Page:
Government's Response To Snowden? Strip 100,000 Potential Whistleblowers Of Their Security Clearances
Snowden just re-upped for three years in picturesque Russia, a land best known for not being a US military prison. Not exactly ideal, but under the circumstances, not entirely terrible. The government knows where Snowden is (more or less) and many officials have a pretty good idea what they'd like to do to him if he returns, but the NSA is still largely operating on speculation when it comes to what documents Snowden took.
Security strategies generally concentrate on keeping the bad guys out, but British security outfit ClearSwift has stumbled upon another approach: if the bad guys get in, let them out with something. But scrub it clean on the way out the door.
ClearSwift is the latest home for content-screening technologies first developed in the mid-90s by Content Technologies, which made hay when organisations like law firms that were adopting email figured out it wasn't a good idea for confidential files to fly out of their buildings as attachments.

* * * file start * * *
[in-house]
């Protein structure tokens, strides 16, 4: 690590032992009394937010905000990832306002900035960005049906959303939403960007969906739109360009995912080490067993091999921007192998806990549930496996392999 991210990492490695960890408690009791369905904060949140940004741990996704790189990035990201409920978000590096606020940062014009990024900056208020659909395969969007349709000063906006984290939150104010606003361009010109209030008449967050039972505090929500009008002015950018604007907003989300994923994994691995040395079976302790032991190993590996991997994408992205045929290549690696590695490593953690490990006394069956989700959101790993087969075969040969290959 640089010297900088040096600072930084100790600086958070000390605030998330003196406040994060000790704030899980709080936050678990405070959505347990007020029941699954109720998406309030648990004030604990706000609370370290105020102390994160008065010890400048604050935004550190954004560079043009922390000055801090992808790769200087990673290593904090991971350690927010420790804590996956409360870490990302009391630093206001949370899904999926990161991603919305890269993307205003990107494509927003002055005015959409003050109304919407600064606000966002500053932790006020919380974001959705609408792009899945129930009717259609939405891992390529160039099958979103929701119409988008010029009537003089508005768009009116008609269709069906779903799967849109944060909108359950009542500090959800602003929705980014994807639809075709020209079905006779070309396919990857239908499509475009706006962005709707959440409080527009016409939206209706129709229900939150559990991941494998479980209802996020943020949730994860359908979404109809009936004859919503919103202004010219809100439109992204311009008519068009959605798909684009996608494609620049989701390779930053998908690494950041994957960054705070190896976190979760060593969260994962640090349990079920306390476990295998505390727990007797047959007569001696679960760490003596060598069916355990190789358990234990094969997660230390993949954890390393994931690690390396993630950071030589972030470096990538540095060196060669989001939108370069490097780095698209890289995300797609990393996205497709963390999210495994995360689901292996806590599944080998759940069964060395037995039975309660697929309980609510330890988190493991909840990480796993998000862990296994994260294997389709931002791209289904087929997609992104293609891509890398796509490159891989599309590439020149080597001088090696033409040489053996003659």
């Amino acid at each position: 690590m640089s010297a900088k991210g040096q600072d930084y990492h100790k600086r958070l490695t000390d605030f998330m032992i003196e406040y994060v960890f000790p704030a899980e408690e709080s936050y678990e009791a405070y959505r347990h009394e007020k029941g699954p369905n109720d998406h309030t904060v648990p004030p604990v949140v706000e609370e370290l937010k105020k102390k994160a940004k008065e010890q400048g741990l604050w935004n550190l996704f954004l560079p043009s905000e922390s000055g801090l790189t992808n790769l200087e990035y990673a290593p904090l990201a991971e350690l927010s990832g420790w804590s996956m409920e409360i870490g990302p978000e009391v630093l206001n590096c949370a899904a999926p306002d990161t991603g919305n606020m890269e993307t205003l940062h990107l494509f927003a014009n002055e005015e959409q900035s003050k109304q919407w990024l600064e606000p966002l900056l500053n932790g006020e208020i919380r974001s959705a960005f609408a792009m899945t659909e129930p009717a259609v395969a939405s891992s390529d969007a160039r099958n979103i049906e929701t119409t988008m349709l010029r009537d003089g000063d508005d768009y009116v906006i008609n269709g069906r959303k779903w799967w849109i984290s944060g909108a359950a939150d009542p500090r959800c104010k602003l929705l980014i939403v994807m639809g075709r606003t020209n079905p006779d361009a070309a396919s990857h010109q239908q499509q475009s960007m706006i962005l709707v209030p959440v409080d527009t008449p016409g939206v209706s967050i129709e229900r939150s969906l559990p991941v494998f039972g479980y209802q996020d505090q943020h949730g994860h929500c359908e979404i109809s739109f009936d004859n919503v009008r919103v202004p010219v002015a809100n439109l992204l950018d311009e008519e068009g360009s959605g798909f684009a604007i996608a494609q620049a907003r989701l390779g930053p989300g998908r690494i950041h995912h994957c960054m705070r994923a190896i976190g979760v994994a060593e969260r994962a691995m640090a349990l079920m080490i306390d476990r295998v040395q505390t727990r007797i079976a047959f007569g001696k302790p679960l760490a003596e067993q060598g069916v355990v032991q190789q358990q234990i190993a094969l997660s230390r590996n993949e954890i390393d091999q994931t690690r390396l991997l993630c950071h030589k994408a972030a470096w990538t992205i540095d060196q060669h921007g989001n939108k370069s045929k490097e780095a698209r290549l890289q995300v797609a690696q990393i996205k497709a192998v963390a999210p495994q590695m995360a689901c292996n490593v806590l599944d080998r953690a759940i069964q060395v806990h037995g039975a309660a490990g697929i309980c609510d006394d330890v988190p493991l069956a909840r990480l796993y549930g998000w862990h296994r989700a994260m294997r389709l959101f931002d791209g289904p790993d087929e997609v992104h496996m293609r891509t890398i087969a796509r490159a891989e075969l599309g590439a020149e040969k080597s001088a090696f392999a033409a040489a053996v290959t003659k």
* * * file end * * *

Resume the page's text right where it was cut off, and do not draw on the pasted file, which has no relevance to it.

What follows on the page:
Apple Stores are often seen as a model of modern retail - spotless, stylish temples for the products that they sell. But like any company, the customer service is only as good as the representative delivering it, and there are always occasional weak links.
A man alleges that he visited an Apple Store in Portland, Oregon, and left with a homophobic slur printed on his receipt, entered by the store employee that served him. The employee apparently entered the customer Adam Catanzarite's email address on the account as "firstname.lastname@example.org".
Edward Snowden has given a long interview to Wired magazine in which he reveals that he has not read all of the NSA documents that he took with him when he left, but is shocked by the ones that he has.
Snowden met journalist James Bamford in clandestine circumstances in Russia, a country that recently extended his asylum with a residence permit. During the interview, which took place over several days, he revealed that the NSA has an autonomous system for tracking and retaliating to cyber attacks, and said that it is called Monstermind.
Wired is out with a major cover story this morning featuring former NSA contractor Edward Snowden clutching a giant American flag. In it, Snowden uncovers knowledge about an NSA program known as MonsterMind, which, if true, could signal a big step in how the U.S. government traces cyberattacks back to their source.
MonsterMind can reportedly analyze incoming malware and block it, according to Wired. But the real power lies in MonsterMind's other capability: It's reportedly capable of hacking back at targets automatically: